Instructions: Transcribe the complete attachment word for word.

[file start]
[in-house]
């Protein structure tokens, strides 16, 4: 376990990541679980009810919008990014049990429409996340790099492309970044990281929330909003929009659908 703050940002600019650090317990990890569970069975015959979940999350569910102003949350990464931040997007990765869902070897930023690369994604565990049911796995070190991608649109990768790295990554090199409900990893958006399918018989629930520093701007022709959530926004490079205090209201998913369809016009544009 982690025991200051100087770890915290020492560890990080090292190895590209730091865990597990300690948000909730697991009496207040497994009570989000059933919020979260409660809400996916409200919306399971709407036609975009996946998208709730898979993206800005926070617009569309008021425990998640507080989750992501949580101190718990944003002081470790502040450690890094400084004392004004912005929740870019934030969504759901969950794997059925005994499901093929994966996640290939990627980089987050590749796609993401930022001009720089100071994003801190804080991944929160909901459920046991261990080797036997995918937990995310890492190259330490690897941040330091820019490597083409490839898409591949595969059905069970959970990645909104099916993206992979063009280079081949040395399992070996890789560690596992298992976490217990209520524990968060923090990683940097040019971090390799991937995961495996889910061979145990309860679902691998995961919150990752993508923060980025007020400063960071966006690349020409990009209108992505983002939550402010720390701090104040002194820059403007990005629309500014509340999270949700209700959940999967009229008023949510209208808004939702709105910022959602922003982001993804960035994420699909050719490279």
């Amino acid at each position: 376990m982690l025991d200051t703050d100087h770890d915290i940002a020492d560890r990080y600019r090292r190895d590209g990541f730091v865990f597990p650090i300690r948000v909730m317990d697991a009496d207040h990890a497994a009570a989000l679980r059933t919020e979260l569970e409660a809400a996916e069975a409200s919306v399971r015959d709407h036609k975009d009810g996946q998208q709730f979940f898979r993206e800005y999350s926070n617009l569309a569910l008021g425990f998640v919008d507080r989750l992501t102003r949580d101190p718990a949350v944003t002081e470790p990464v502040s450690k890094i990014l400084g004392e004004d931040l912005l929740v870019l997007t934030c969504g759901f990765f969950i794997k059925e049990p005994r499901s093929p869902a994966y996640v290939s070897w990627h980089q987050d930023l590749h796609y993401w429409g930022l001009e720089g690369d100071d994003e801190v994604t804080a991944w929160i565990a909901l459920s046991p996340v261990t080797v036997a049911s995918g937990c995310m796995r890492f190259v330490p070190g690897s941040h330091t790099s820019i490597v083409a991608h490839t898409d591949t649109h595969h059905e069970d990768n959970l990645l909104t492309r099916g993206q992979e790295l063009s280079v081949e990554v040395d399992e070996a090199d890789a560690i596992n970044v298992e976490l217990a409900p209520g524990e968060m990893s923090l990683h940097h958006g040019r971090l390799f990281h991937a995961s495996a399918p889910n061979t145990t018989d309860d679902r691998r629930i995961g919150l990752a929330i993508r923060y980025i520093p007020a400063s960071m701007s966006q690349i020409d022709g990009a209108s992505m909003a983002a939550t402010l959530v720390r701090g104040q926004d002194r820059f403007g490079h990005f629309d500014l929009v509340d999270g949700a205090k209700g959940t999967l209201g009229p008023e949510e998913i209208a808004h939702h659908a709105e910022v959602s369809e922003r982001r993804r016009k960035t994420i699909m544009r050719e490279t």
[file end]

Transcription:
[in-house]
């Protein structure tokens, strides 16, 4: 376990990541679980009810919008990014049990429409996340790099492309970044990281929330909003929009659908 703050940002600019650090317990990890569970069975015959979940999350569910102003949350990464931040997007990765869902070897930023690369994604565990049911796995070190991608649109990768790295990554090199409900990893958006399918018989629930520093701007022709959530926004490079205090209201998913369809016009544009 982690025991200051100087770890915290020492560890990080090292190895590209730091865990597990300690948000909730697991009496207040497994009570989000059933919020979260409660809400996916409200919306399971709407036609975009996946998208709730898979993206800005926070617009569309008021425990998640507080989750992501949580101190718990944003002081470790502040450690890094400084004392004004912005929740870019934030969504759901969950794997059925005994499901093929994966996640290939990627980089987050590749796609993401930022001009720089100071994003801190804080991944929160909901459920046991261990080797036997995918937990995310890492190259330490690897941040330091820019490597083409490839898409591949595969059905069970959970990645909104099916993206992979063009280079081949040395399992070996890789560690596992298992976490217990209520524990968060923090990683940097040019971090390799991937995961495996889910061979145990309860679902691998995961919150990752993508923060980025007020400063960071966006690349020409990009209108992505983002939550402010720390701090104040002194820059403007990005629309500014509340999270949700209700959940999967009229008023949510209208808004939702709105910022959602922003982001993804960035994420699909050719490279």
């Amino acid at each position: 376990m982690l025991d200051t703050d100087h770890d915290i940002a020492d560890r990080y600019r090292r190895d590209g990541f730091v865990f597990p650090i300690r948000v909730m317990d697991a009496d207040h990890a497994a009570a989000l679980r059933t919020e979260l569970e409660a809400a996916e069975a409200s919306v399971r015959d709407h036609k975009d009810g996946q998208q709730f979940f898979r993206e800005y999350s926070n617009l569309a569910l008021g425990f998640v919008d507080r989750l992501t102003r949580d101190p718990a949350v944003t002081e470790p990464v502040s450690k890094i990014l400084g004392e004004d931040l912005l929740v870019l997007t934030c969504g759901f990765f969950i794997k059925e049990p005994r499901s093929p869902a994966y996640v290939s070897w990627h980089q987050d930023l590749h796609y993401w429409g930022l001009e720089g690369d100071d994003e801190v994604t804080a991944w929160i565990a909901l459920s046991p996340v261990t080797v036997a049911s995918g937990c995310m796995r890492f190259v330490p070190g690897s941040h330091t790099s820019i490597v083409a991608h490839t898409d591949t649109h595969h059905e069970d990768n959970l990645l909104t492309r099916g993206q992979e790295l063009s280079v081949e990554v040395d399992e070996a090199d890789a560690i596992n970044v298992e976490l217990a409900p209520g524990e968060m990893s923090l990683h940097h958006g040019r971090l390799f990281h991937a995961s495996a399918p889910n061979t145990t018989d309860d679902r691998r629930i995961g919150l990752a929330i993508r923060y980025i520093p007020a400063s960071m701007s966006q690349i020409d022709g990009a209108s992505m909003a983002a939550t402010l959530v720390r701090g104040q926004d002194r820059f403007g490079h990005f629309d500014l929009v509340d999270g949700a205090k209700g959940t999967l209201g009229p008023e949510e998913i209208a808004h939702h659908a709105e910022v959602s369809e922003r982001r993804r016009k960035t994420i699909m544009r050719e490279t």